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Graceland: All the characters are at least a little shady

Graceland: In this unpredictable and tightly-paced thriller, family man Marlon Villar is faced with an unthinkable predicament when when his daughter is kidnapped for ransom.

3 out of 4 stars

Title
Graceland
Written by
Ron Morales
Directed by
Ron Morales
Starring
Arnold Reyes and Dido De La Paz
Classification
14A

The Philippine thriller Graceland, from director Ron Morales, has a ruthlessness rarely attempted by its North American counterparts. There are plenty of films about desperate fathers trying to rescue their daughters from kidnappers, but the ultimate fate of the fresh-faced hostage is rarely in doubt. In Graceland, however, when hapless Marlon (Arnold Reyes) is carjacked with two 12-year-old passengers in tow, any sense that we're watching a conventional genre exercise evaporates in the wake of a sudden act of violence – a startling moment that suggests that all bets are off.

It feels as though the wheel has been rigged against Marlon from the start. His job as the driver for congressman Manuel Changho (Menggie Cobarrubias) involves turning a blind eye to his employer's vices – including a fondness for underaged prostitutes – and the boss is none too pleased when Marlon tells him that Sophia (Patricia Gayod), a schoolmate of his daughter Elvie's (Ella Guevera), has been taken by thugs demanding $2-million in exchange for her life. Marlon's real goal is recover his own daughter, taken as collateral. This means kowtowing to the kidnapper and also running interference with the police, who suspect that he might be in on the plot, and with Changho, whose willingness to co-operate ebbs and flows in accordance to his overwhelming avarice and ego.

Grace is not a virtue possessed of any of the film's characters. Leon Miguel is superbly nasty as the heavy, but the actors all land in a broad spectrum of shady behaviour. Reyes's performance is a study in anything-goes urgency, and yet not even his character is above reproach. While he is not an actively bad man, it's clear that his complicity in Changho's crimes has come back to haunt him.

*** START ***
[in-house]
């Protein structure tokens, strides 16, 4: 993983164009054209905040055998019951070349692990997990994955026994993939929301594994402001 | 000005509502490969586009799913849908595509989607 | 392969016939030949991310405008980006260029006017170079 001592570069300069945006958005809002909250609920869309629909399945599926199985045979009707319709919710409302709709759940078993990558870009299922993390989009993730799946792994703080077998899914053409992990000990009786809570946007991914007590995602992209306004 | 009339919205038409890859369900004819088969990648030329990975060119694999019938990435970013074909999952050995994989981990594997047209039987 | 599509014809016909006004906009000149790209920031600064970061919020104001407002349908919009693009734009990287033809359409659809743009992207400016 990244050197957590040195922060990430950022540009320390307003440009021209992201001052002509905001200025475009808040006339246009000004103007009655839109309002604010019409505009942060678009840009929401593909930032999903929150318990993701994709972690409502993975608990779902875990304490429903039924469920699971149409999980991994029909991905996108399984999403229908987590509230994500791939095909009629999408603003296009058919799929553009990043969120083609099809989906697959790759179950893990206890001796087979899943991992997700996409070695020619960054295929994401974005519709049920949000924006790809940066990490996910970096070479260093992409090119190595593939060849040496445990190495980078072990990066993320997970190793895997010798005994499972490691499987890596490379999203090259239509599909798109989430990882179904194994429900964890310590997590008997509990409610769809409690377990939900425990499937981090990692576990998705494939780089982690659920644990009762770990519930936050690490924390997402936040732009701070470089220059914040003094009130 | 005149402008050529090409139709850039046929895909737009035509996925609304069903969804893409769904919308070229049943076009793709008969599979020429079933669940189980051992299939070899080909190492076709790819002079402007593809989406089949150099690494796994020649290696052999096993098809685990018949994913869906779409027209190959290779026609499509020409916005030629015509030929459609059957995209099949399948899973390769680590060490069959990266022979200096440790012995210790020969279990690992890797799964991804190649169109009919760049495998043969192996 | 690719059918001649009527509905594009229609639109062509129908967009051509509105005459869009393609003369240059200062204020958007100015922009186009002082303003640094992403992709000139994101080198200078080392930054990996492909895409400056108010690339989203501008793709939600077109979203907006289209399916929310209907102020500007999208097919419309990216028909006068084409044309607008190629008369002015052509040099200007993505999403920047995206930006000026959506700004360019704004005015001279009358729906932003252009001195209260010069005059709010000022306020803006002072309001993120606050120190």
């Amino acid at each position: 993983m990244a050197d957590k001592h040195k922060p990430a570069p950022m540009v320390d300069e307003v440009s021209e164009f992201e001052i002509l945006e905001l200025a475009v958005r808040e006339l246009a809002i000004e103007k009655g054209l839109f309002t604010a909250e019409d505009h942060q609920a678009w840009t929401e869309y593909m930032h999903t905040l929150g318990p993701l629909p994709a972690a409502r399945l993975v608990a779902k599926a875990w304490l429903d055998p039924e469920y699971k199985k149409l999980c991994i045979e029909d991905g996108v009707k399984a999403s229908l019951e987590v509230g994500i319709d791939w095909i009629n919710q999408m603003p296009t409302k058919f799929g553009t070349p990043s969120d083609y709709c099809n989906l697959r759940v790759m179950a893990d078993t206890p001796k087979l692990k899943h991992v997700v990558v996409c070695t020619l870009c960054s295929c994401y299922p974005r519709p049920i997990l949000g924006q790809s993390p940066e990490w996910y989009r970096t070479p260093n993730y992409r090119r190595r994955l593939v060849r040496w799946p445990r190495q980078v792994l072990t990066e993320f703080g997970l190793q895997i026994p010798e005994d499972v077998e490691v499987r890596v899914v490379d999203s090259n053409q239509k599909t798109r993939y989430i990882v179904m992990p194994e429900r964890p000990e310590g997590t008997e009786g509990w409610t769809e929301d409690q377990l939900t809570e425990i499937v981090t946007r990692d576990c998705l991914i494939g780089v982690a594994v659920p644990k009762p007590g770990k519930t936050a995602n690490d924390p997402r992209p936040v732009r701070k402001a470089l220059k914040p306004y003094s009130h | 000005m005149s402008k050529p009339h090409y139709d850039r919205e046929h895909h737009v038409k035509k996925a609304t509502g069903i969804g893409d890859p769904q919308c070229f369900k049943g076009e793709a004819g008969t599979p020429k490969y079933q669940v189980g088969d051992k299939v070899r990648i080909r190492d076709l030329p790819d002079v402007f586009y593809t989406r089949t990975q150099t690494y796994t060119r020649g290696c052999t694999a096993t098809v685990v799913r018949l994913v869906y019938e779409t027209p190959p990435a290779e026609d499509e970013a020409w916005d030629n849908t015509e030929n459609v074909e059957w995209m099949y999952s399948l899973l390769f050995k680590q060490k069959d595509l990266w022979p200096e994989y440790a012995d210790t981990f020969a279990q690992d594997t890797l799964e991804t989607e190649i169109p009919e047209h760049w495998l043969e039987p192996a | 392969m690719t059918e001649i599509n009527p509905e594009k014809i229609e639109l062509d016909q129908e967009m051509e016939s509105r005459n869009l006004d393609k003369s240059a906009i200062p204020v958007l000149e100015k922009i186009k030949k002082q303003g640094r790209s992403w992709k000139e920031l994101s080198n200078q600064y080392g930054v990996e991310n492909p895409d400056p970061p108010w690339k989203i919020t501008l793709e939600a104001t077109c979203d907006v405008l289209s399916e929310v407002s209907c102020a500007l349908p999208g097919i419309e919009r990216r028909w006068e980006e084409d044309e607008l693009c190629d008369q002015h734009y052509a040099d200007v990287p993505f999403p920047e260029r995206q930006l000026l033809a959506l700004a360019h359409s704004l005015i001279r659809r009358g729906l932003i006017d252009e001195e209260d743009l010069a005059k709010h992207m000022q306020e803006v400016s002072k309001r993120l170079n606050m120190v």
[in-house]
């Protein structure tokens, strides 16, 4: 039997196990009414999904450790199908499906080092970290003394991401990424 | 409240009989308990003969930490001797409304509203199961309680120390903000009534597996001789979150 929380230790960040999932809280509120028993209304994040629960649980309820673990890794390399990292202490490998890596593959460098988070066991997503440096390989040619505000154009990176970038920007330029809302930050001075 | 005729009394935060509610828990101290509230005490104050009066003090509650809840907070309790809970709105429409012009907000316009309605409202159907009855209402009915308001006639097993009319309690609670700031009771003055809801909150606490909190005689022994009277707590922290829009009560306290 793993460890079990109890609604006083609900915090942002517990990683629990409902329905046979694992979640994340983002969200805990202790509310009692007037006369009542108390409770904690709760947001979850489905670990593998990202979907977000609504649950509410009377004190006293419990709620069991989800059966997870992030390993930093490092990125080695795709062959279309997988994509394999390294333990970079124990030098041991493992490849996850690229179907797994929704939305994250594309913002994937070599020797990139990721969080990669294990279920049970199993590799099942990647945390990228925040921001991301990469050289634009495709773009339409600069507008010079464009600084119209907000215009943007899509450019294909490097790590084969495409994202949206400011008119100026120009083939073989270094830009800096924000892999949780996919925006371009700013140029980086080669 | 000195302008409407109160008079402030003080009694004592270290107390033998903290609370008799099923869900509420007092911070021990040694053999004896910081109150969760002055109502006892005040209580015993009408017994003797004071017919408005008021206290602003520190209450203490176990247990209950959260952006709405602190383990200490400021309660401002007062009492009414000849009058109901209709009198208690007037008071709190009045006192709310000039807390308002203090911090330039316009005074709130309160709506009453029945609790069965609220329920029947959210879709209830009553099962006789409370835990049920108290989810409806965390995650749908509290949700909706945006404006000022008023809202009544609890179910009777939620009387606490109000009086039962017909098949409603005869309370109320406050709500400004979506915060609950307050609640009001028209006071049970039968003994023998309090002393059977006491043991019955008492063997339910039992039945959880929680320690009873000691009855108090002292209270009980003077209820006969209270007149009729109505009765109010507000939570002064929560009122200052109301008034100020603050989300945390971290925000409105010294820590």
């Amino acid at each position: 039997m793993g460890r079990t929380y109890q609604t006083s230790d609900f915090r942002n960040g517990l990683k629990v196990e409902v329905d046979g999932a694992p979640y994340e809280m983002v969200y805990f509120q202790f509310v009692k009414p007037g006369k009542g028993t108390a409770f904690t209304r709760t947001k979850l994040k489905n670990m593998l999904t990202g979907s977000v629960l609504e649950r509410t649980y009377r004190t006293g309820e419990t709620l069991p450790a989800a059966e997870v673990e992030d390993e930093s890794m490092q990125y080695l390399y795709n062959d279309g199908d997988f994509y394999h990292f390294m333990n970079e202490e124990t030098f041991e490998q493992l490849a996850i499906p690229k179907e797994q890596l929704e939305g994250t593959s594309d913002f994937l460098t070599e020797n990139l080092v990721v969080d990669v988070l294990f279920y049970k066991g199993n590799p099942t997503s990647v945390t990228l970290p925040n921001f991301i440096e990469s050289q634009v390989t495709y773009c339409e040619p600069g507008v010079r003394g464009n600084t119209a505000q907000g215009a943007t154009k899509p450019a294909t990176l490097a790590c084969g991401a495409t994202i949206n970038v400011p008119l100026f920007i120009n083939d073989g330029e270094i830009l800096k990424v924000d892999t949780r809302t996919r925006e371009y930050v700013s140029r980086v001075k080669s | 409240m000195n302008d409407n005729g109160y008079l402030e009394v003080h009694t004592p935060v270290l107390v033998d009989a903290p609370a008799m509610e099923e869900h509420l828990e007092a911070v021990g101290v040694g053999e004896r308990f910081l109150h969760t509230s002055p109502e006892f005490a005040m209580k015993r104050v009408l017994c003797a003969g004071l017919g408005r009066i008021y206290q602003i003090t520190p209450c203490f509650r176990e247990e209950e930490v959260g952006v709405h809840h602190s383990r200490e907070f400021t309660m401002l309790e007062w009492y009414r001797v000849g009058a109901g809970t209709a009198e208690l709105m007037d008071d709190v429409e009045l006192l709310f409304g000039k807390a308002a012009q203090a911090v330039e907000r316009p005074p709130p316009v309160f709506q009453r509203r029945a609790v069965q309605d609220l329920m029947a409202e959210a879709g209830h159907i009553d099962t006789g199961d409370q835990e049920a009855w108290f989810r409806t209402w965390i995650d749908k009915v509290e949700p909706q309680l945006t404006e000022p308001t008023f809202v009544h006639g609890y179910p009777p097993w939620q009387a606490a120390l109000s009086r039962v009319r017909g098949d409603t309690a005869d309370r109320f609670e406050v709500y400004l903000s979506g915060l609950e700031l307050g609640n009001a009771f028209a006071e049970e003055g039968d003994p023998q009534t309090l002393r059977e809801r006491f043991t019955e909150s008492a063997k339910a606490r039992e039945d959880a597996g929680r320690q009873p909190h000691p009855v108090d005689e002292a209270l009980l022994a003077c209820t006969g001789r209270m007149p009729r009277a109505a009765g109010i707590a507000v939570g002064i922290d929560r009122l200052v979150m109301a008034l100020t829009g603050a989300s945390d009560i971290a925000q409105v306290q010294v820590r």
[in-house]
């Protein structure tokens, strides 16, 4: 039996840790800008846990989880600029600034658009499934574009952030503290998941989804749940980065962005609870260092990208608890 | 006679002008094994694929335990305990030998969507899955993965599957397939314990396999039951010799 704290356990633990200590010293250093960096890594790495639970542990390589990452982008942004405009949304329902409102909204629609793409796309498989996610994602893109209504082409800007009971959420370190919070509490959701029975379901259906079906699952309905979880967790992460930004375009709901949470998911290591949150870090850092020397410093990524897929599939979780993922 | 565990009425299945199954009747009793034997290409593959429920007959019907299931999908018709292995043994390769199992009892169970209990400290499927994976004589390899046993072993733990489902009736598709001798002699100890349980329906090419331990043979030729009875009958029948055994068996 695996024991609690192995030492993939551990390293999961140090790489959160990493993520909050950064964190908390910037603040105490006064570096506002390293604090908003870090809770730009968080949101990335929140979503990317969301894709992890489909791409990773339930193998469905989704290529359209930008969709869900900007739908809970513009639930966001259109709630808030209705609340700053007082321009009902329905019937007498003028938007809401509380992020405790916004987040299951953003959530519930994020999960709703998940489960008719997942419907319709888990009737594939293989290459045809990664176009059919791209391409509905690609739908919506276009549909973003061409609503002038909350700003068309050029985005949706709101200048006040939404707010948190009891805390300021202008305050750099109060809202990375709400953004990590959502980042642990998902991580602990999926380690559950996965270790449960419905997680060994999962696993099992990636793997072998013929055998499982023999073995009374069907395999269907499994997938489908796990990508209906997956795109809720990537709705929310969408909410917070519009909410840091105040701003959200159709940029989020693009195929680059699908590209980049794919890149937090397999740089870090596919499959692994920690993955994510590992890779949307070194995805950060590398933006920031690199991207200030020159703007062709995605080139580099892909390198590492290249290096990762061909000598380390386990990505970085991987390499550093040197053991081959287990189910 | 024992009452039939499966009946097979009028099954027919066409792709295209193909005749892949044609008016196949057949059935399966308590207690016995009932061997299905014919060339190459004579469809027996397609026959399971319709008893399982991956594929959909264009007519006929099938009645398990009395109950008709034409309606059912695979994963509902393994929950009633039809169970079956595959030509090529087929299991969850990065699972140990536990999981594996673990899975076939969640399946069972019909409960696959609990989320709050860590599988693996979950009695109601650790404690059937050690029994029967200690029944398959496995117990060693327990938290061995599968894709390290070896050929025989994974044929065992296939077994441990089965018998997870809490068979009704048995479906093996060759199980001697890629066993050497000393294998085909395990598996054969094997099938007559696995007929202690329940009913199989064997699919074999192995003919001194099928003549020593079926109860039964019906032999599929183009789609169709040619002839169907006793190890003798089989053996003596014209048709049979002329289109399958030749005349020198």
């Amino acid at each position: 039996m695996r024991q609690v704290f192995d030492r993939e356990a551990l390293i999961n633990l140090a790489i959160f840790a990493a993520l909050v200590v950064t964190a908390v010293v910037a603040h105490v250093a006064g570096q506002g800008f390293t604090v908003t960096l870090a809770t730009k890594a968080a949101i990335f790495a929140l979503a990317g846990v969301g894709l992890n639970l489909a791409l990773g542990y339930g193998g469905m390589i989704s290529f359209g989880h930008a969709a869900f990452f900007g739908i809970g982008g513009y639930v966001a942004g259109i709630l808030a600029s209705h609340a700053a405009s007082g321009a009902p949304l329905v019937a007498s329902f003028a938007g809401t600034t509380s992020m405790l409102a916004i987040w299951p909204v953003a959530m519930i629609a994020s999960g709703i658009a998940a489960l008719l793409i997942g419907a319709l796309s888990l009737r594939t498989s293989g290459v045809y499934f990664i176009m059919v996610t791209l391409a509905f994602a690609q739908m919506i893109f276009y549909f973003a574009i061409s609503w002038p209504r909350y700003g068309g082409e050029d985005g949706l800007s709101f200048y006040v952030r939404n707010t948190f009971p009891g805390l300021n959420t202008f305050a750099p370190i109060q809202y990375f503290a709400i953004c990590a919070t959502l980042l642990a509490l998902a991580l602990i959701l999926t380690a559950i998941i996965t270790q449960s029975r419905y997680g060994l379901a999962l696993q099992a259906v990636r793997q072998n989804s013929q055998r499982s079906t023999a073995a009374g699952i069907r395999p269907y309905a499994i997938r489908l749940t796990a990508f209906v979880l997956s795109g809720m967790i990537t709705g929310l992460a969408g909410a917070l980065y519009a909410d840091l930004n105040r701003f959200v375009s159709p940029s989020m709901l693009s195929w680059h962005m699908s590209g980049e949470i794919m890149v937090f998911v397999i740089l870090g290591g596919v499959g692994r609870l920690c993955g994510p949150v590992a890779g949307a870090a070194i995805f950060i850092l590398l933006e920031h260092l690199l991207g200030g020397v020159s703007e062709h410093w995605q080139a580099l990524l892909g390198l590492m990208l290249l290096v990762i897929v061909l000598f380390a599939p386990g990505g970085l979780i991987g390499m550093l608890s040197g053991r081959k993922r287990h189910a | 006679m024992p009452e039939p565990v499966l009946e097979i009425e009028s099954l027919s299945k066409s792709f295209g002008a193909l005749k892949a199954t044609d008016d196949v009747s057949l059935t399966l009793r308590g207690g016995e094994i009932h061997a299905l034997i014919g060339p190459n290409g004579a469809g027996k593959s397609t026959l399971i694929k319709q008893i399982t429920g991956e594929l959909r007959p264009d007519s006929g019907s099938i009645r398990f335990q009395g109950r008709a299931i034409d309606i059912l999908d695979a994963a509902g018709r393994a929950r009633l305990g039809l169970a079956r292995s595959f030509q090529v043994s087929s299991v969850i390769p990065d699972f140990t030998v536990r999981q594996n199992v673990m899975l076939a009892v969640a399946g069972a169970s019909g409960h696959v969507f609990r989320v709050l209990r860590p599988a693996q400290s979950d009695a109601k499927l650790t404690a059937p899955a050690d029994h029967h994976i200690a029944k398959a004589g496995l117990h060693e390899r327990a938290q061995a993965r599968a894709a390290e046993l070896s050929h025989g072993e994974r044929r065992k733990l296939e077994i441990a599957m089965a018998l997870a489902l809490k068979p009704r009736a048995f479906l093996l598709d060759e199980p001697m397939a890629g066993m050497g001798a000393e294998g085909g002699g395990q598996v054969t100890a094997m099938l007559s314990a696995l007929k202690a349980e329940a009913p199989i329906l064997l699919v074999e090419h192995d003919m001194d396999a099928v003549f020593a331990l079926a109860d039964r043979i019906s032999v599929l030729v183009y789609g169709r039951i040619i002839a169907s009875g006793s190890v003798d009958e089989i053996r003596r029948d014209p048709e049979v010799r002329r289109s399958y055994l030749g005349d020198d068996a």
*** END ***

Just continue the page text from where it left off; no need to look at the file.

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The filmmaking is calibrated to heighten the sensations of grimness and despair; Sung Rae Cho's expertly dingy digital cinematography makes it look as though Manila is rotting from the inside out. The most vivid location is a sprawling garbage dump that becomes a visual metaphor for the degraded, discarded humanity on display.

The overwhelming sense of physical and moral decay could be taken for social commentary, and if Graceland has a flaw, it's that Morales gradually starts to overstate his case as the movie goes on. A terrifically uncomfortable scene set at a brothel toes the line between castigating certain characters for their ethical transgressions and indulging in its own kind of rank sensationalism. It's the sort of sequence that suggests that the filmmaker is trying to raise the stakes, but it ends up feeling like a lowdown exploitation tactic.

At the same time, he deserves credit for trying to manoeuvre his movie away from the middle ground of disposable Friday-night entertainment. He may stumble a bit, but he gets there in the end.

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About the Author

Adam Nayman is a contributing editor for Cinema Scope and writes on film for Montage, Sight and Sound, Reverse Shot and Cineaste. He is a lecturer at Ryerson and the University of Toronto and his first book, a critical study of Paul Verhoeven's SHOWGIRLS, will be published in 2014 by ECW Press. More

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